The 2021 Parade of Homes will be in-person and virtual this year: Here’s what you need to know [photos] | Home & Garden

Home inventory in Lancaster County is at a premium these days, but that wasn’t the case 30 years ago.

A sluggish economy stalled home sales in 1991, and local builders had a glut of inventory on their hands.

“A lot of the builders had housing stock to sell and we were trying to think of ways to do it,” recalls Earl Hess, retired president of Hess Home Builders, who was serving as vice president of the Building Industry Association of Lancaster County that year.

In search of a way to jump-start the industry, they launched the county’s first-ever Parade of Homes, an open house tour of 50 homes representing some 31 builders. Entries ranged from a two-bedroom in Grandview Chase priced at $76,900 to a four-bedroom colonial in Millpond with a $493,500 price tag.

“The internet was almost nonexistent. What better way for publicity and to try to drum up

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One year of coronavirus sees surge in home renovations

In normal times, new trends in home design and home decorating bubble up simply because it’s time for something different. A few years of bold color and homeowners start painting things gray. After enough minimalism, a hunger for plaids and florals comes roaring back.

But this time last year, a cultural experiment began that changed our relationships with houses and condos and apartments around the world.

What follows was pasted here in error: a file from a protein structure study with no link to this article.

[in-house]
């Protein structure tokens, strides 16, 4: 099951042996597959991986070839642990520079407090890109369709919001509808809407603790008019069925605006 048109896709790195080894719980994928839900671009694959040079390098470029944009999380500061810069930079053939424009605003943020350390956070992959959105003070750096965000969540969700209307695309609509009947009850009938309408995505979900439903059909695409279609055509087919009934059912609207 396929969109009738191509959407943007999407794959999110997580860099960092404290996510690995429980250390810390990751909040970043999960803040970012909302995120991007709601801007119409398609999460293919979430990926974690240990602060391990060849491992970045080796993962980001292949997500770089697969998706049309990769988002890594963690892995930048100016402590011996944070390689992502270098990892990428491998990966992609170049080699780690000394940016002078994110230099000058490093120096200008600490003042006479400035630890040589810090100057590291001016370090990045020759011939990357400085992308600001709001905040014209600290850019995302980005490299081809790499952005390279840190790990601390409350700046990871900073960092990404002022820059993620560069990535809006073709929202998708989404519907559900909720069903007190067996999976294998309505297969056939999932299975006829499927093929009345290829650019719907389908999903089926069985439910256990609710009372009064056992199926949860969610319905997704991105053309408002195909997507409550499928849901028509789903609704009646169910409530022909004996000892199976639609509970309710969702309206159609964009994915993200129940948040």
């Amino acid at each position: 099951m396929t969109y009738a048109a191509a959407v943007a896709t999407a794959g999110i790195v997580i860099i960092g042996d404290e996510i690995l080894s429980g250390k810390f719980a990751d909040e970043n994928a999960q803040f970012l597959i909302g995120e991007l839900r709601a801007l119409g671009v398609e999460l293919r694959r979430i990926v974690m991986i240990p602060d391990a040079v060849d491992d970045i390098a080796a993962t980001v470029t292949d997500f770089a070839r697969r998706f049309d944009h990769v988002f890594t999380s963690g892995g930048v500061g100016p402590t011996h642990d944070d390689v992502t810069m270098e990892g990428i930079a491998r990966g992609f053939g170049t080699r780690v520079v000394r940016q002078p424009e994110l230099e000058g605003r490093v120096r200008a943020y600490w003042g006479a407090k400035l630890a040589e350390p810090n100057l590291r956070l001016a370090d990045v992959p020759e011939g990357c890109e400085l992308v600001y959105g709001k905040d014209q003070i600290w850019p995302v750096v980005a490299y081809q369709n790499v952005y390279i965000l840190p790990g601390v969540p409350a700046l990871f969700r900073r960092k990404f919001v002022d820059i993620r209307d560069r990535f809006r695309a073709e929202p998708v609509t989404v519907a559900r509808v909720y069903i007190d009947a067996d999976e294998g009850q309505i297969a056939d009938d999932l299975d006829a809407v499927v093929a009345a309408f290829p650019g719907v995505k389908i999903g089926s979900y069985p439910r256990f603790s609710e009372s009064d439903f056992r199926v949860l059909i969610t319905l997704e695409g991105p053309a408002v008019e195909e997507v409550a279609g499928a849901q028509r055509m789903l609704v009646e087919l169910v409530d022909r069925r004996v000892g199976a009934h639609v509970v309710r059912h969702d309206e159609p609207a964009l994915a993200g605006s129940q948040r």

Suddenly, constantly, we were inside them.

So much of public life – work, school, exercise, shopping, dining and (virtually) socializing – began happening entirely within the walls of home, at least for those able to do so.

Architects and interior designers say that after 12 months of varying degrees of lockdown, people are discovering what does and doesn’t work in their homes, and becoming more confident about acting on it. They’re realizing how familiar spaces can serve them better.

“Out of frustration comes

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5 Color Trends That Will Dominate This Year, According to Top Designers

With COVID-19 vaccines rolling out and the promise of a not-so-distant future where life is normal again, now seems like the perfect time to bring your place out of the dark ages of decor and into the bright and beautiful light of 2021.

To help with your spring makeover, we got the scoop from the folks at home improvement site Fixr. They surveyed 68 of the nation’s top influencers and designers about the year’s top color trends, and we’re sure these exciting new palettes and design schemes will help inspire your next interior styling session.

1. Earth tones replace cool grays


Photo by Dulux 

Grays and greige have long been our go-to color choices, but this year we’re leaving those cool tones behind for warmer earth ones.

“This trend is directly linked to the amount of time people have been spending at home,” says Sarabeth Asaff South, home

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